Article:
Planning out your homeschool year can sound and seem very daunting. On one hand, planning for a full year at a time can backfire, what happens if the curriculum you choose isn’t working for your family, or isn’t enough. But on the other hand, you don’t have to worry about not being ready and getting overwhelmed.
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How to Plan a Homeschool Year
These past years have been simple, with our curriculum all planned out for us using an all-in-one curriculum. But then you don’t have full control over the whole of your year.
The first step is to decide on which subjects you have to teach according to the law in your province (or state, or country), and then add in the subjects you want to teach or that your children want to learn.
In Canada, we have to teach math, language arts, social studies, and science at the elementary grade levels. My kids are super interested in cooking and baking so we include weekly cooking lessons for them, and I want to get them and myself learning French this year.
There are many planners to choose from to do your planning. I use a notebook to get my thoughts and a rough draft of what I want to get done before writing it in my Happy Planner. I know a lot of people like bullet journals for their planning as well, I have not tried, I like the structure of my Happy Planner.
Take some time to look over your past year to see what curriculum worked, and decide if that is what you want to use again. I know BookShark worked for us, so we’ll be using it again.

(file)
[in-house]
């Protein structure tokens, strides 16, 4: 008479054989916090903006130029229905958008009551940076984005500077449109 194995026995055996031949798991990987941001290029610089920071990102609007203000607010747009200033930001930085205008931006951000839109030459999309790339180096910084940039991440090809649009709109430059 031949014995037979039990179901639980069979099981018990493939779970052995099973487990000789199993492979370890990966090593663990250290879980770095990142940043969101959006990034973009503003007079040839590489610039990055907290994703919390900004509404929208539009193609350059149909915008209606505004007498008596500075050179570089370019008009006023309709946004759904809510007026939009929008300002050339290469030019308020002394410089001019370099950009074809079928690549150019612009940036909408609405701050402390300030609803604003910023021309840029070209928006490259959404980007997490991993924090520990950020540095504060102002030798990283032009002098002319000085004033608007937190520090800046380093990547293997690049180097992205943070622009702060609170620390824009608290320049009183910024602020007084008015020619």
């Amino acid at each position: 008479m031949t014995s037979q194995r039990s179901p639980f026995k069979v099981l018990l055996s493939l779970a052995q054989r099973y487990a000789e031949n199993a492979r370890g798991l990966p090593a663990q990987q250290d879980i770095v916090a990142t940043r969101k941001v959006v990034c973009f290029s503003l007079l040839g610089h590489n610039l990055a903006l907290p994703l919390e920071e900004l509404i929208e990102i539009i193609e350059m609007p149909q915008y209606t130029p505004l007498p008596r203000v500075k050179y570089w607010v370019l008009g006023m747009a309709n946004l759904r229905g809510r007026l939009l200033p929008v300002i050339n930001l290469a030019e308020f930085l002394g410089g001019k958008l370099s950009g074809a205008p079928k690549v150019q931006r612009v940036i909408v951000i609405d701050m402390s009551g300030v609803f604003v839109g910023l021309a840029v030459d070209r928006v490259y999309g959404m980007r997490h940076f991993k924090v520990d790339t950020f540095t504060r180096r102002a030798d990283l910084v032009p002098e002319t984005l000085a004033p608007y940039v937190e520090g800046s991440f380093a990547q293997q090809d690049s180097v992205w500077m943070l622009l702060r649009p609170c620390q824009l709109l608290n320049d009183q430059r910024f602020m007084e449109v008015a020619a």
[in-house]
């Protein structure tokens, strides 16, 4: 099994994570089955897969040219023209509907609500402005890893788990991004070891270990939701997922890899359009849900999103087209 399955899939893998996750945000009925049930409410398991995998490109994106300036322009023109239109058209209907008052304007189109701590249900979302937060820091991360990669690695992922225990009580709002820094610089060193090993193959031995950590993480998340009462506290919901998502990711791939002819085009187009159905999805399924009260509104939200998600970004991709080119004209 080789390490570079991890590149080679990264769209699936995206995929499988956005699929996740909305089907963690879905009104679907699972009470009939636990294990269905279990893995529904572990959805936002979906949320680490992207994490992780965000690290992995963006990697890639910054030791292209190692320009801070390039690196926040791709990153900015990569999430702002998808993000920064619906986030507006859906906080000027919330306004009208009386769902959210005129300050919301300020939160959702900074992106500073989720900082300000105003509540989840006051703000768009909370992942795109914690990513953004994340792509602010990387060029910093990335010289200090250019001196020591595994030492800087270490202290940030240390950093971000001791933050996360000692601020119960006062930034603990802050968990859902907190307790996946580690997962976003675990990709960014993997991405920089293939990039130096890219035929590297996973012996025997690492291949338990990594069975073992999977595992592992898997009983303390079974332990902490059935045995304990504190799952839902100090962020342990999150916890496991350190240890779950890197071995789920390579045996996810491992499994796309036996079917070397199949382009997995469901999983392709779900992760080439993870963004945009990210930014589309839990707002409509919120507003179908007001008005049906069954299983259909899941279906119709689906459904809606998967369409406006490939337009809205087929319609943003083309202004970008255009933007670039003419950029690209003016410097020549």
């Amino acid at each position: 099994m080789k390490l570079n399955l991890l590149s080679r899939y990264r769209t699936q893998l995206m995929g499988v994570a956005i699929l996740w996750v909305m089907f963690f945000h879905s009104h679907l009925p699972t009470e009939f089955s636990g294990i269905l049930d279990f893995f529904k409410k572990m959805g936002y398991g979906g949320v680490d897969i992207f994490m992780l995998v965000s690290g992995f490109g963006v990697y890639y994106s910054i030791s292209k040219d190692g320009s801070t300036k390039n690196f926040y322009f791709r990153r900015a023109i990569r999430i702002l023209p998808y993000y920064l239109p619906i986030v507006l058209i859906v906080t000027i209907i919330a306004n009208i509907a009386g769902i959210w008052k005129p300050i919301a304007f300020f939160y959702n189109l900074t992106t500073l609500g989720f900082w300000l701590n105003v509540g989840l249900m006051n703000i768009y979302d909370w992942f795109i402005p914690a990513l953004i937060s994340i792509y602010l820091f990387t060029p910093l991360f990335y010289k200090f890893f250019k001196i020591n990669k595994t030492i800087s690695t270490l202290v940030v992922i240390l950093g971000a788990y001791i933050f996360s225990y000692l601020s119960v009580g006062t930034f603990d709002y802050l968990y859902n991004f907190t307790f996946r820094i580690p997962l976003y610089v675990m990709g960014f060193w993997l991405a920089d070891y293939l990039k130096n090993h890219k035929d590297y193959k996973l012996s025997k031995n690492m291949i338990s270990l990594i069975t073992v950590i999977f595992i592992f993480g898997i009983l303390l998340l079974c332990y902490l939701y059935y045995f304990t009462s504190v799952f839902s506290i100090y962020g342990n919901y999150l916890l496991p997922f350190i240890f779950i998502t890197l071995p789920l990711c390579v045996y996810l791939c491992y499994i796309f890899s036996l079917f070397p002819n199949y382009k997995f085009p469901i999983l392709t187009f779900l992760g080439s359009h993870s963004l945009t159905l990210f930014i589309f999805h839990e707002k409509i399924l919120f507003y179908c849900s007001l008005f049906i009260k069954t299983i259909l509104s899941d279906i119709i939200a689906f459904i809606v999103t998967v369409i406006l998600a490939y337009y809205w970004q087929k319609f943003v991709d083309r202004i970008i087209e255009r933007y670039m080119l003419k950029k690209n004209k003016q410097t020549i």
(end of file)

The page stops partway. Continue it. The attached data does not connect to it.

The best part about having used BookShark is that they have done all the heavy lifting for you and have the year planned out already, 36 weeks of lessons planned out for science, history, and language arts including copy work, and spelling.
Homeschooling Multiple Ages
Which subjects are you hoping to teach your children together at the same time? It is totally possible to teach your children together about a number of subjects.
We do science and history together. These subjects are how we start each school day together, kind of like a morning basket. We read from our history read-aloud book of the day, then move over to our science books and worksheets.
This takes us from the couch to the dining room table where we do our work. From there we can go into individual subjects such as math.
Break the Subjects Down
How many weeks are you going to be doing lessons? Perhaps 36 weeks.
How many lessons are in your math subject? Teaching Textbooks Level 5 has 130 (lessons & quizzes)
Divide it by the number of weeks, then divide it by the number of days per week you will be doing lessons. We do 4 days currently.
How many math lessons will you be doing each week? Do the same for your other subjects such as language arts and reading. This is the simplest way I know to make sure you don’t run out of time to get lessons done, and you aren’t panicking too much.
Scheduling Lesson Time
Are your kids involved in extracurricular activities that you need to plan around? Or perhaps you work. BookShark curriculum is scheduled for doing school four days a week letting you have a free day for extracurricular or lazy days. You can use your fifth day whichever day of the week works best for your family’s schedule. These will be cooking days for our family.
Don’t stress yourself out completely over planning your homeschool year. You do not need to plan for the year. I am a planner, I need to know where we stand on getting our curriculum finished and all that stuff, so having at least a rough idea for the year is important for me.